Garen Sarafian - Citigroup Inc, Research Division

So it sounds more of the deeper penetration side, but how about when it comes to new partnerships? Would it be -- there wouldn't be any backlog number, of course, but would it be in the number of meetings you take in, the number of clients that -- your incoming calls? How do you want to measure it?

James F. Winschel

Yes. So as I said in my opening remarks, we think only about half of the overall number of partnerships that could be entered into have actually been entered into. And we are in discussions with a number of companies, some big pharma companies, some midsized companies who are exploring possibility of entering into a partnership relationship with us. And you might be surprised at how long it takes before the final decisions on these things are made, but -- and I don't know at this point whether they'll be announced or not announced, but we're certainly continuing those discussions. And I think we have a very compelling presentation that we do on the advantages of the partnerships and things that turns out to be very attractive to clients.

Garen Sarafian - Citigroup Inc, Research Division

You've been a clear winner in the strategic outsourcing and the partnerships story with big pharma, with Pfizer being one of them. With Pfizer having concluded its 18 months ramp up, what lessons have you learned from that partnership, from such a large client that you can now apply to future partnerships? And the flip side is, how have clients perceive PAREXEL post the large implementation of Pfizer now in its run rate?

James F. Winschel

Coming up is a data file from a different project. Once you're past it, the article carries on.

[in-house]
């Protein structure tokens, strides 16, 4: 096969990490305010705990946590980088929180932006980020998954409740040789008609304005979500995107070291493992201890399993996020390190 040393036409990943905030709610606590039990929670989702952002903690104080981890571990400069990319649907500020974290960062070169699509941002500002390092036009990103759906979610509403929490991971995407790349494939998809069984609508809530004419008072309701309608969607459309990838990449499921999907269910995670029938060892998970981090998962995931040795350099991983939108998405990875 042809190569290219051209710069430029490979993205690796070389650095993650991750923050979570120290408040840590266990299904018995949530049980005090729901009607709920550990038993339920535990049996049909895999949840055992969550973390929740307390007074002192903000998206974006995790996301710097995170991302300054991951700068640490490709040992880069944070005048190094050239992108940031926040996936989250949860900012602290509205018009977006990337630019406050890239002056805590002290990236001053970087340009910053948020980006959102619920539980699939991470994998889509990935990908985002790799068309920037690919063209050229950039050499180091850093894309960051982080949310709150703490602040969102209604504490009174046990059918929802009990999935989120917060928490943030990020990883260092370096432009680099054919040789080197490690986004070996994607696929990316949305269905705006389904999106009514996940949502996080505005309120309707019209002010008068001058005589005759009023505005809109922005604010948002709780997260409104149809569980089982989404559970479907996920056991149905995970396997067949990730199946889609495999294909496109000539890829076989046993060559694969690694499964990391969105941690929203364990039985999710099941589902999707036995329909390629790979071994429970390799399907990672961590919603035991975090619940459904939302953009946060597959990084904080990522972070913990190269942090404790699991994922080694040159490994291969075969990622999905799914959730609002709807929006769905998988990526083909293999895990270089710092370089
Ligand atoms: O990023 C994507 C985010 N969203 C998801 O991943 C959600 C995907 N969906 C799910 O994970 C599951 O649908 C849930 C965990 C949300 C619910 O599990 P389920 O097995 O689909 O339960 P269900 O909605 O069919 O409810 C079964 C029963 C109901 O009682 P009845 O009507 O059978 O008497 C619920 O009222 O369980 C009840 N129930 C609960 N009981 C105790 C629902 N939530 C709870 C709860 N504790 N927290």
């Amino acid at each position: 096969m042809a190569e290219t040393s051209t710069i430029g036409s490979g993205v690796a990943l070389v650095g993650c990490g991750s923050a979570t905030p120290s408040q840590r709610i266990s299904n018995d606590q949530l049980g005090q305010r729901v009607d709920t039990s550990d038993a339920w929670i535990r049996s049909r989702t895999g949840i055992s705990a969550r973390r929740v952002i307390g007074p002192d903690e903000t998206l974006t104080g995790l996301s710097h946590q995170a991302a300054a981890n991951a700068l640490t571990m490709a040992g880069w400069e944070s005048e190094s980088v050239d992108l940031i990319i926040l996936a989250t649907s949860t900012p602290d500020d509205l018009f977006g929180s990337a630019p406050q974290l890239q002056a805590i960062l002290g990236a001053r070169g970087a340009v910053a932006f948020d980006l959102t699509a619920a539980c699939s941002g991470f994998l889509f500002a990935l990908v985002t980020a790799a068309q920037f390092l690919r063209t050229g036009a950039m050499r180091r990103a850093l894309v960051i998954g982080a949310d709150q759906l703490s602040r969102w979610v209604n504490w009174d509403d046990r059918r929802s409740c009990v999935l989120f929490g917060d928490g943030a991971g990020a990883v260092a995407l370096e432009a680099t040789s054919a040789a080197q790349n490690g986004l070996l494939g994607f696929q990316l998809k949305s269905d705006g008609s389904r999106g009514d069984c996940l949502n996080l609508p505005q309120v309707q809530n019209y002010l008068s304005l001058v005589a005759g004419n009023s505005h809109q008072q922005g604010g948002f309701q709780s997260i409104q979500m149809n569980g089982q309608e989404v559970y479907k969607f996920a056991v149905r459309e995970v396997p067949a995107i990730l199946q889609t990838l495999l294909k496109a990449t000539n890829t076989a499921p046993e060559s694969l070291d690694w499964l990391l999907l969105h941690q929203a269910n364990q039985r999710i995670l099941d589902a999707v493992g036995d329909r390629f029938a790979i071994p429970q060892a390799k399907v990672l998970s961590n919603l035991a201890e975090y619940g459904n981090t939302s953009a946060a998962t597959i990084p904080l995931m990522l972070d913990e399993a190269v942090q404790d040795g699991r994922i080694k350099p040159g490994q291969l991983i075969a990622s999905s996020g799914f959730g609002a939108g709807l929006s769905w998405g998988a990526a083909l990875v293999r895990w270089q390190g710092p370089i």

So all of the partnerships have some different elements to them. And I think, the Pfizer relationship is probably the most unique of the bunch because not only are they awarding us new work to start from scratch, but we also took over a huge number of files that were in midstream, in other words, another provider was providing us services, and we agreed to take over those trials. And this is a -- it's a more complicated proposition. If you think of it kind of Friday, let's say, XYZ, 0 is doing the work for that particular drug, and that particular project and maybe on Monday or Saturday, I guess, if you look at it that way, suddenly, it's our responsibility and we go in and have to do an audit of each of those trials in advance so that we understand exactly what we're taking on. But I think it does actually add a degree of difficulty to the situation. But I think if we had another opportunity with another pharma company that did the same thing, we wouldn't shy away from it at all. But I think both companies, PAREXEL on the one hand, as the CRO, and whoever the client might be, you do go up a learning curve over the course of these things. And you find out that things don't necessarily happen as quickly as everybody talks in the beginning. And these are big decisions for these pharma companies to decide to outsource a large proportion of the work that they're doing. It's fundamental to their futures and their future success. And has a big impact on the employees in that particular company. And so what you -- what I found is that initially, when we got into these things, we were more aggressive thinking that the work was going to come to us more quickly than it eventually did. And in some cases, in other words, we hired resources and then had some delays and things like that. So I think as we get into newer partnerships we've learned that lesson a bit, and being a little bit more careful on emphasizing the need for clearer communication with the client and having them understand yes, there's a big impact in your company, for sure. There's also a big impact on our company, and we both have to take these things into account when we're moving forward.